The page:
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I’m still not sure how I feel about going and standing in a busy venue, next to hundreds of other people, especially given the current (re-?)rise of COVID instances but given how many gigs I had booked that got rescheduled thanks to the pandemic, it’s something I need to figure out.
I have some time to get my head around it mind you, with gigs from 2020 being rescheduled to 2022 (and one in 2023) and whilst I’ve already missed one (sorry Elbow!) there are a couple on the list below that we will NOT be missing!!
- Skunk Anansie – 26th April 2022
- Pet Shop Boys – 29th May 2022
- Crowded House – 10th June 2022
- Brass Against – 23rd June 2022
- Hella Mega Tour – 29th June 2022
- Elton John – 17th June 2023
Of course we also now have the wonderful additional complication of Jack to consider too – I can see me dragging someone else along to Skunk Anansie – but by the end of May hopefully the wee man will be able to be babysat for an evening whilst Mum & Dad go out and have some fun.
I’ve missed live music, more than I think I even realise, and I am excited to get back to the venues as long as I can shake this unsettling anxiousness that remains. Part of me thinks I’m worrying too much, part of me thinks I should just cancel the lot of them and sell the tickets because I just don’t trust ‘people’ enough to feel safe. That said, many people I trust are back out at gigs, although the pervasive notion seems to be “double jabbed is good enough and sure I might get COVID but I won’t die so what’s the harm?” which doesn’t really set my mind at ease.
Equally I have a family to think about and, as a contractor, if I don’t work I don’t get paid and whilst we have a small buffer in place I find I’m more cautious these days about such things; sidebar to being out on my bike and almost having a very bad incident which was entirely down to my own folly, to which end I am now much more careful on descents and corners lest I end up skidding into another turning on the wrong side of the road and thanking a deity that there aren’t any cars there.
I know these fears and worries will fade, just as I know that as time goes by I find myself yearning to get back out into gig land. I know too that by the time these gigs roll around I’ll feel a lot more comfortable within myself about being out and about amongst the masses, as we unite at the alter of live music. Oh Happy Day!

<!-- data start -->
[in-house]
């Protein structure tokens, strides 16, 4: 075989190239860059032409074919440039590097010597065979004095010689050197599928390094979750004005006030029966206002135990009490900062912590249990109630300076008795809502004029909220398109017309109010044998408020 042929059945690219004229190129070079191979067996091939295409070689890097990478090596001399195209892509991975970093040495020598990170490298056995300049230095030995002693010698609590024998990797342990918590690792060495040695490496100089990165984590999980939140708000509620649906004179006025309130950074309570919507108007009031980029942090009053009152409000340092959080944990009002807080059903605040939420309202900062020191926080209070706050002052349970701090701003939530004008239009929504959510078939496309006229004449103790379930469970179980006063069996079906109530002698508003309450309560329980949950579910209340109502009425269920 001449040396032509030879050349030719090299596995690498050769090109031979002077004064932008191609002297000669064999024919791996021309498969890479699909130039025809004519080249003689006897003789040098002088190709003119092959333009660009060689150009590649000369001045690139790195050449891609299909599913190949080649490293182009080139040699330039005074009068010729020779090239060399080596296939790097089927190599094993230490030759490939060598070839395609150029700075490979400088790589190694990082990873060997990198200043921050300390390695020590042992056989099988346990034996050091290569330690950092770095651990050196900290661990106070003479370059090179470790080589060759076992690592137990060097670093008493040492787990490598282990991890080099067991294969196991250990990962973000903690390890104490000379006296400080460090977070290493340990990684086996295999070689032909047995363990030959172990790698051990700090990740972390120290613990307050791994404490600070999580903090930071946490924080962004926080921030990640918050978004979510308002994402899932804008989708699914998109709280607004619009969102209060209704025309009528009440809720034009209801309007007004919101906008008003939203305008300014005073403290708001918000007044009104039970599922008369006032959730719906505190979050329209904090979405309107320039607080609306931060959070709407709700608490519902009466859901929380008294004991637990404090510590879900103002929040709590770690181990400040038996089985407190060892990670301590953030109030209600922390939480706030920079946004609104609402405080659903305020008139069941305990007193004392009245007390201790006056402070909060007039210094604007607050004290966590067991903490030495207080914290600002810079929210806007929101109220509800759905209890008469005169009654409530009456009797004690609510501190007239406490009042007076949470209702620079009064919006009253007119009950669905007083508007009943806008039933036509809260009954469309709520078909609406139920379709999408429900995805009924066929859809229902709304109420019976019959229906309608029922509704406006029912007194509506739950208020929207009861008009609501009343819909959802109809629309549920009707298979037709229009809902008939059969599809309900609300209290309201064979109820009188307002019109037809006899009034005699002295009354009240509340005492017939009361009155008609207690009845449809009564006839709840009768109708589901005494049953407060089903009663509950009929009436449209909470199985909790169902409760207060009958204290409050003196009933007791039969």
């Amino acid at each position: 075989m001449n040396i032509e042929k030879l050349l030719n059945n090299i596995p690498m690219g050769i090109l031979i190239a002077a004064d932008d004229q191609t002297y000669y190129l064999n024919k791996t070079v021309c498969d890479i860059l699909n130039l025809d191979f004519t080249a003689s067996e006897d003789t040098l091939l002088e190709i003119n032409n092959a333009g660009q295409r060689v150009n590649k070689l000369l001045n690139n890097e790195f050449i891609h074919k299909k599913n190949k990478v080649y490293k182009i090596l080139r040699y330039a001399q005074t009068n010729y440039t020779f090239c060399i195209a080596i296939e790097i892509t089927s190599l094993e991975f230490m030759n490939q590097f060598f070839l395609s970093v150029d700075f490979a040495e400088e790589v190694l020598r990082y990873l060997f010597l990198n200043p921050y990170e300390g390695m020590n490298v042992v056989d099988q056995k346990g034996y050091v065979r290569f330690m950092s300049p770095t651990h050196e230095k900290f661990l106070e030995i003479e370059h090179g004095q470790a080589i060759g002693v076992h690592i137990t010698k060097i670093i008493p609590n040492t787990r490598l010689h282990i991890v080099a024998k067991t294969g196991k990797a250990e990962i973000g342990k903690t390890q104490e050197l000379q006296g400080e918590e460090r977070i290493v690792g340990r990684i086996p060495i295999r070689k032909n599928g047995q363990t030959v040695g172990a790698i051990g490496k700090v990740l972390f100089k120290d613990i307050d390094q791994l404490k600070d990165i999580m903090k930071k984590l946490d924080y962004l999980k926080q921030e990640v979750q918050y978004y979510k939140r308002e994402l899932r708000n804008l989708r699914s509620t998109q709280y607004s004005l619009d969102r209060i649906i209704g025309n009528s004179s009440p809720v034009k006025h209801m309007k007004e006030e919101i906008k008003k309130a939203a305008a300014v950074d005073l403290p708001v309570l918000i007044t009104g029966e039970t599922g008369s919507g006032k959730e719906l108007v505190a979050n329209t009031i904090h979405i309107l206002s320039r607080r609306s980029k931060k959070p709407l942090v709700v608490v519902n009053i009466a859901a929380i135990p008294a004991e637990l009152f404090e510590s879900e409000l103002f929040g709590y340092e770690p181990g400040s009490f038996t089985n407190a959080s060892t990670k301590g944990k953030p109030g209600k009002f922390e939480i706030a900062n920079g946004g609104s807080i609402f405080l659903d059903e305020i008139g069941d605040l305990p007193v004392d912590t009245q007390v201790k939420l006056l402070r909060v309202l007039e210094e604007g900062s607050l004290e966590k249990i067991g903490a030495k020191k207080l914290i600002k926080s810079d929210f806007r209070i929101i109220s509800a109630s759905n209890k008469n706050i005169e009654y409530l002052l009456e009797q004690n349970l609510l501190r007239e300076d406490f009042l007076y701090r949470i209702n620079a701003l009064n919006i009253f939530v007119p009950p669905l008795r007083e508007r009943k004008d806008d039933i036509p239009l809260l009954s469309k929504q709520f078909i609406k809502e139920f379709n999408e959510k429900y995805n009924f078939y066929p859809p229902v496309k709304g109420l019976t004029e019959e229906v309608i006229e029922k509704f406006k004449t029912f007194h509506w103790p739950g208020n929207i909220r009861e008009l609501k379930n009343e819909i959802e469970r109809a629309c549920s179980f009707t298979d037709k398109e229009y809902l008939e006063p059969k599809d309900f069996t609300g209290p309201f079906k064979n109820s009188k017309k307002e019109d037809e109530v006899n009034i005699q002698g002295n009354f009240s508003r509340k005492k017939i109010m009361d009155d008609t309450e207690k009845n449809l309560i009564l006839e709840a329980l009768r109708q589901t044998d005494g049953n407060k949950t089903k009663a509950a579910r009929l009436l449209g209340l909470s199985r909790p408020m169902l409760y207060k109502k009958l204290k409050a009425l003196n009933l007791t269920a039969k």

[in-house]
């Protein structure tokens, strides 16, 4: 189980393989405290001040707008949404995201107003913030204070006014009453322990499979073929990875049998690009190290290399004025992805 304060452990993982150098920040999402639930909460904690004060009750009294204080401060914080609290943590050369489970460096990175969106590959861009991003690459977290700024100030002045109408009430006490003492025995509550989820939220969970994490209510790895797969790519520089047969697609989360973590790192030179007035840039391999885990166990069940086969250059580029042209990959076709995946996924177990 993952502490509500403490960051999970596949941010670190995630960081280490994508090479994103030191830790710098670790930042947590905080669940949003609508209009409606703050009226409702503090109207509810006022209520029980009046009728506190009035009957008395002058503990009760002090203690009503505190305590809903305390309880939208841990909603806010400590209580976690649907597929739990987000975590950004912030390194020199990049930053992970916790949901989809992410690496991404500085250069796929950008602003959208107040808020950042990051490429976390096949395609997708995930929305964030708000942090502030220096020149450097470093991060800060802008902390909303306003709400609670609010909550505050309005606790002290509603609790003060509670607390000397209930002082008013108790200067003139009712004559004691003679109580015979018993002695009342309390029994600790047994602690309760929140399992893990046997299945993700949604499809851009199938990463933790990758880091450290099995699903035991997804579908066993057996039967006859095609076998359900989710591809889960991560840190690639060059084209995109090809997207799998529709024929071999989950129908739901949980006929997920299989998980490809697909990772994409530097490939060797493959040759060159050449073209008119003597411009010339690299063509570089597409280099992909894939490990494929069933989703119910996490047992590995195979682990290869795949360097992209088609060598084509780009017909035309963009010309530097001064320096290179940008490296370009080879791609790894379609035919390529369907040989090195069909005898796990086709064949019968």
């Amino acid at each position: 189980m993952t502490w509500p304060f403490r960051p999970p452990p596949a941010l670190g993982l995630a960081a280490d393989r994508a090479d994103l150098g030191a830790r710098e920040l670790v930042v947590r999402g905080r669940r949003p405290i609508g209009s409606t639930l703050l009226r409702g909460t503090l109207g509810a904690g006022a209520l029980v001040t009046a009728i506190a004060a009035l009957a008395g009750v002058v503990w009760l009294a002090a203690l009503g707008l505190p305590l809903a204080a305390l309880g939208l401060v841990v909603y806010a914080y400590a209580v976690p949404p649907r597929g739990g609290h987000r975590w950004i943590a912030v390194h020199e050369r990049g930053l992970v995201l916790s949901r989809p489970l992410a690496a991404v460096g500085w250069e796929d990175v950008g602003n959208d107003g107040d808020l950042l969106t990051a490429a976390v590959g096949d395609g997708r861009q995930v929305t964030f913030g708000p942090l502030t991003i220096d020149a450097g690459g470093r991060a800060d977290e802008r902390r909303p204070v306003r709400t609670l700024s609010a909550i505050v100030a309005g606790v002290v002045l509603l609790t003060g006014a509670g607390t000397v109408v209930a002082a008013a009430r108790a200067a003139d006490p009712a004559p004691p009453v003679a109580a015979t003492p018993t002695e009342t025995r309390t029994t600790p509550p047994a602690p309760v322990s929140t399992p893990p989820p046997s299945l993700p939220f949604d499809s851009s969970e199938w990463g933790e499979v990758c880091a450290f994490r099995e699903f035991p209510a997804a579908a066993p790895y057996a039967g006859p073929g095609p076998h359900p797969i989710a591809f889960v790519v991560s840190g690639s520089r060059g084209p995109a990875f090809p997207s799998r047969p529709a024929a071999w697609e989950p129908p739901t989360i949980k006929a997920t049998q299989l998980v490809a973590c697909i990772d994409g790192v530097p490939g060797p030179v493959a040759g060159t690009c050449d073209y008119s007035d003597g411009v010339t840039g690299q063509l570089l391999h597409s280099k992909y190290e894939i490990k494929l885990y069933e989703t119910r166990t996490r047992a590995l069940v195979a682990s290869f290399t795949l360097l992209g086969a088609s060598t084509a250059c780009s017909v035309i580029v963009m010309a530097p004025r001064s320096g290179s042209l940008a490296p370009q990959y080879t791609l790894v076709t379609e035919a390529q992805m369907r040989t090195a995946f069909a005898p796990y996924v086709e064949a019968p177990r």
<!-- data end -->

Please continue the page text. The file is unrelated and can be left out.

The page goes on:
In fact I know I’ve turned a corner in my thinking because I’m already keeping an eye out for other gigs, although I’m going to need to be pretty picky given the additional logistics to consider. And even if I don’t pick up any other tickets that still leaves Skunk Anansie as a ‘first gig’ back which might just be perfect; it’ll be rammed, hot, busy, and LOUD. Just the thing to finally shake off my COVID fears and get me back out into the world.
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Hello Jack, my son,
You arrived early, but safely, and the last few weeks we’ve been getting to know you, figuring out your needs and wants, and mostly just gazing at you in utter adoration.
You seem to be settling into life well, and I think your Mum and I are doing a pretty good job of keeping you happy, safe, warm, clean, and fed. The latter is all down to your Mum right now but that means I get to hang out with you, hold you in my arms and, so far, you don’t seem to be bored of my chat although admittedly it’s mostly been silly noises.
You’ve met the family already, Granny Morna, Grandpa Liam and Uncle Robbie were all thrilled to say hello, your Auntie Jen (keeping the family tradition going) had a special t-shirt to wear the first time you met, your cousin Lucy has had a squish and, well, your cousin Daisy is only 9 months old herself so it’s safe to say that neither of you were that aware of each other but that’ll change!
And of course Granny McLean was delighted to meet her first grandson, she’ll definitely spoil you rotten (although I think Granny Morna is up for the challenge). I am a little sad that you won’t get to meet Grandpa McLean, but trust me when I say he would’ve adored you every bit as much as I do.
I’ll roll out some cliches now because they are all true (or they wouldn’t be cliches); since the minute the nurse handed me to you, all swaddled up, I couldn’t take my eyes off you. I’ll happily confess that I cried, tears of joy streaming down my face as I looked at you, and I knew instantly that I’d do anything for you. Anything.